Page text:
Pretty extraordinary results from adding recommendations to the site! This client is a large brand with an already healthy sales process, so your mileage may vary.

2. Add related links

With a lot of pages to work with, related linking can be huge for SEO. At the enterprise scale, SEO is really about leveraging large amounts of pages efficiently, and using that scale to advantage. Related linking accomplishes that very well, but can be an intensive feature to implement and manage (there are several third-party resources for this, including TextWise, SLI Systems, and others).

The king of related linking has always been Shopping.com, a site that was using this to advantage years before it caught on (thanks to their extremely sharp SEO at the time, Aaron Shear).


The idea behind related linking is to accomplish at least 3 major goals:

Flatten the site, thereby making it easier for crawlers to access URLs from many different points. Think of this as opening more doors for spiders to traverse a site.

Relate and categorize products and categories together, thereby making it easier for crawlers to understand how URLs can potentially be grouped together. Think of this as putting signs on the doors to other, possibly related, doors for spiders to follow.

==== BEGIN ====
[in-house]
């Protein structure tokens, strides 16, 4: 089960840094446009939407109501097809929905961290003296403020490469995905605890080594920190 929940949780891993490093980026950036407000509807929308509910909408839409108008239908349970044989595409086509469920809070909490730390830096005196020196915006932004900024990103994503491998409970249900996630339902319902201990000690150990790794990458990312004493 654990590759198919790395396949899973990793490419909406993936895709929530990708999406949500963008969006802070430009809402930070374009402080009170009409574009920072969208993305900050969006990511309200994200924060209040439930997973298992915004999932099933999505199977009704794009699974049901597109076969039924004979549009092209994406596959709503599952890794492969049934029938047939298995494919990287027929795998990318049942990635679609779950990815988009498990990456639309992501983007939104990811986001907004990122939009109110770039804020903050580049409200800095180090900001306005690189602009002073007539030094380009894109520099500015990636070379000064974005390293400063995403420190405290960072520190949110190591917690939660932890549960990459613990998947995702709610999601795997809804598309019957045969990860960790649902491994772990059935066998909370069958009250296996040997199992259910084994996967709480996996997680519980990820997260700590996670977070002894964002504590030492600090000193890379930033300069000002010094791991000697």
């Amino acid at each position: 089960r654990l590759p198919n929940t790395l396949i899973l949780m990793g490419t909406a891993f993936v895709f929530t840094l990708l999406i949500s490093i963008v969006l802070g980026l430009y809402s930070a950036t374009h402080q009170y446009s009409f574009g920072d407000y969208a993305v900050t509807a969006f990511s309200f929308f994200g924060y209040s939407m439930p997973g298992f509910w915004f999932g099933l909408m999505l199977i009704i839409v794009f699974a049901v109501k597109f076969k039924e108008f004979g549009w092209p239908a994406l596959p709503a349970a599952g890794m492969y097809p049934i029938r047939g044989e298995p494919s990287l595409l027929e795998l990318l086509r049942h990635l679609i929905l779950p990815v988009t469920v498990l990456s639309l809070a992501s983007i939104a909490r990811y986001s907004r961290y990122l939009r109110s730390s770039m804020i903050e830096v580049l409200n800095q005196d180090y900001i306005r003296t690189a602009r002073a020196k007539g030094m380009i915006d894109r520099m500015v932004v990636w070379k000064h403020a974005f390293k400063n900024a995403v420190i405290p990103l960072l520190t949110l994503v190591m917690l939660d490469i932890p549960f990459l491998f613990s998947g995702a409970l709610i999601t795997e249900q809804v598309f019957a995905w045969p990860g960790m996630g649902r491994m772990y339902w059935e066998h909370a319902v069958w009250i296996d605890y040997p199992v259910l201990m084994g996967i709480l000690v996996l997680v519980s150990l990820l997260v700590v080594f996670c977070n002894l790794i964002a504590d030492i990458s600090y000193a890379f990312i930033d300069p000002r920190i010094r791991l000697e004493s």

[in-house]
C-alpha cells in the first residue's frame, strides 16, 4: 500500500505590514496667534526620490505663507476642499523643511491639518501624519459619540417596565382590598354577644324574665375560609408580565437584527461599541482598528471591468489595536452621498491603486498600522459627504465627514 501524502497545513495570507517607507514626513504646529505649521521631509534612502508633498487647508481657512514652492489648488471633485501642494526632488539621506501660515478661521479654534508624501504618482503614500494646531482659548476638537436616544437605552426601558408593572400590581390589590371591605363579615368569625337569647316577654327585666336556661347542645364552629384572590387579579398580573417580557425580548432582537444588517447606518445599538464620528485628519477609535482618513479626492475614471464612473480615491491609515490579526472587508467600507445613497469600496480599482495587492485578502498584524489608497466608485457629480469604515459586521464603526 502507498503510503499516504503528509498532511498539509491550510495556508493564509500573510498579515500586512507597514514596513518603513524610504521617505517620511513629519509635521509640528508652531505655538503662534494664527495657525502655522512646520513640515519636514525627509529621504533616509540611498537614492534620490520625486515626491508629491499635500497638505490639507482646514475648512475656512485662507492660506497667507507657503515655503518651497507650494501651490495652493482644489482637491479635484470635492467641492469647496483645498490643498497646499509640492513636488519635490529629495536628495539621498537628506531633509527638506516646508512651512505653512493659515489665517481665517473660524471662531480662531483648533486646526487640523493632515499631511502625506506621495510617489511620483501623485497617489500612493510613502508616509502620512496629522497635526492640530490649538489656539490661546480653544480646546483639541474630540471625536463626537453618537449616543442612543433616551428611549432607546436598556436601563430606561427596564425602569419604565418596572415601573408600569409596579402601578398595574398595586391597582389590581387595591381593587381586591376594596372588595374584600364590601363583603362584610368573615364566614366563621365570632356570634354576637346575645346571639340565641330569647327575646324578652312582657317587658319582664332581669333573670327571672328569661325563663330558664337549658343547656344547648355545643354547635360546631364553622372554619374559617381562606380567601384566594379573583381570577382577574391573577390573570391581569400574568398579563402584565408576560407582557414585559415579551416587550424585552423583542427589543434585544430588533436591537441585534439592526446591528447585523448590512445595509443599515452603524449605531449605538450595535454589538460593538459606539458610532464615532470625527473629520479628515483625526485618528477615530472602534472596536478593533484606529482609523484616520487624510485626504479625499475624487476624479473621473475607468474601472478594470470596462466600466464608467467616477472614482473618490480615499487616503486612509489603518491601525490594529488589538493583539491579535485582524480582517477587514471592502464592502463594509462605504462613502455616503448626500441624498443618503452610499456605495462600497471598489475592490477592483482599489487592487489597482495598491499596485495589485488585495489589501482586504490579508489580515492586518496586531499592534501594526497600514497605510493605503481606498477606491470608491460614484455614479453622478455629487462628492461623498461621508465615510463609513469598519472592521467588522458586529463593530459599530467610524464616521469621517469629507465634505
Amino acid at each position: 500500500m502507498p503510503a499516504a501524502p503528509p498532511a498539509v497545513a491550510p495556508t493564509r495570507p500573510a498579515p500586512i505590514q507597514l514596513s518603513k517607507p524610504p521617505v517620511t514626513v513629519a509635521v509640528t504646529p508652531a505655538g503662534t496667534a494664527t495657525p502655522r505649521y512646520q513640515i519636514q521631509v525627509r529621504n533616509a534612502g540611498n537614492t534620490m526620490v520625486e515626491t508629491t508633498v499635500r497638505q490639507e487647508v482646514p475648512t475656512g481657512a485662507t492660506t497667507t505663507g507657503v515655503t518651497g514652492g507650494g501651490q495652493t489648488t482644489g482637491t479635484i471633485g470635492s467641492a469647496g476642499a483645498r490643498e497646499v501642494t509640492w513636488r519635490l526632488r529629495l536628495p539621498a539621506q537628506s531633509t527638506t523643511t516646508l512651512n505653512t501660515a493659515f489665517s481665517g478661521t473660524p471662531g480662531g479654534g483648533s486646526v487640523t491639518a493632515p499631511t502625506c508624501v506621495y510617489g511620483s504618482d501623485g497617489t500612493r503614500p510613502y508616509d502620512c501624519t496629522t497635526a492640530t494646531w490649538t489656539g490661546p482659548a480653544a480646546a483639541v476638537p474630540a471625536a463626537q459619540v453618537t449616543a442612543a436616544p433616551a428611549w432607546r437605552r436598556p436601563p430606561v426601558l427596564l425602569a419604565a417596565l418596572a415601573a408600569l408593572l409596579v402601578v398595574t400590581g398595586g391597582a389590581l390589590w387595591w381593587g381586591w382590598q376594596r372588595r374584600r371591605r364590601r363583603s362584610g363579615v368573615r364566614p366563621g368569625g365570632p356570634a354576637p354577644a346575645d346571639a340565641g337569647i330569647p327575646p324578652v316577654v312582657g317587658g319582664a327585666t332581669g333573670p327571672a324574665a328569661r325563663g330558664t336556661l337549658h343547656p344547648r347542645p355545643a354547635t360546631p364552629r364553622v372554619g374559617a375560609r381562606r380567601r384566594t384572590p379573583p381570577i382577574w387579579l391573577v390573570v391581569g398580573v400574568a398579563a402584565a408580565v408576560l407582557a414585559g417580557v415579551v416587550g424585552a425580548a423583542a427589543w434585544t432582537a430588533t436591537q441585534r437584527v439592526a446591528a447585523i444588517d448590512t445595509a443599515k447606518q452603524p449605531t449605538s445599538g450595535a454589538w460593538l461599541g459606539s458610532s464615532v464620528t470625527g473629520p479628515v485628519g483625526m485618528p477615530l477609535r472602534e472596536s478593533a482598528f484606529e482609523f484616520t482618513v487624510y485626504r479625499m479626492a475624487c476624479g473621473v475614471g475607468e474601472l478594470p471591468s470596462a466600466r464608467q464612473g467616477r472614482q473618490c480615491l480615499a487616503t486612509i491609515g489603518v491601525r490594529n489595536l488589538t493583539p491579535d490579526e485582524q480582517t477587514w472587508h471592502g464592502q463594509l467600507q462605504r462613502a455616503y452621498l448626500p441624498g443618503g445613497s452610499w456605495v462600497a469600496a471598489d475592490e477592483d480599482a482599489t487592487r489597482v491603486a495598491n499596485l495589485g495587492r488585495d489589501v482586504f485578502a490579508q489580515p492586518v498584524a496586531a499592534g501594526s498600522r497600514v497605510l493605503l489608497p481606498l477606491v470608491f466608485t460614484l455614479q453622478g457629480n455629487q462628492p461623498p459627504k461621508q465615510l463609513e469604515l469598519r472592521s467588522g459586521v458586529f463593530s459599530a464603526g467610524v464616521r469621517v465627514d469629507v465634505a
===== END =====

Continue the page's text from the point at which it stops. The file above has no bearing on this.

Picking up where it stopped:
Provide human visitors with links to related products and categories, thereby aiding the navigation process.

Using related linking well can offer a huge advantage in areas beyond SEO, because users love them too! Related linking can be used alongside or separately from recommendations, and is highly recommended for ecommerce sites—especially large ones.

3. Correlate entry page to bounce rate

Here’s a great tip for SEOs working in analytics, with a hat tip to Brian Kalma who pointed me in this direction: generate search traffic reports to show you the search term alongside the corresponding entry page. You can then analyze the bounce rate of that term and page combination, and find where relevance needs to be improved.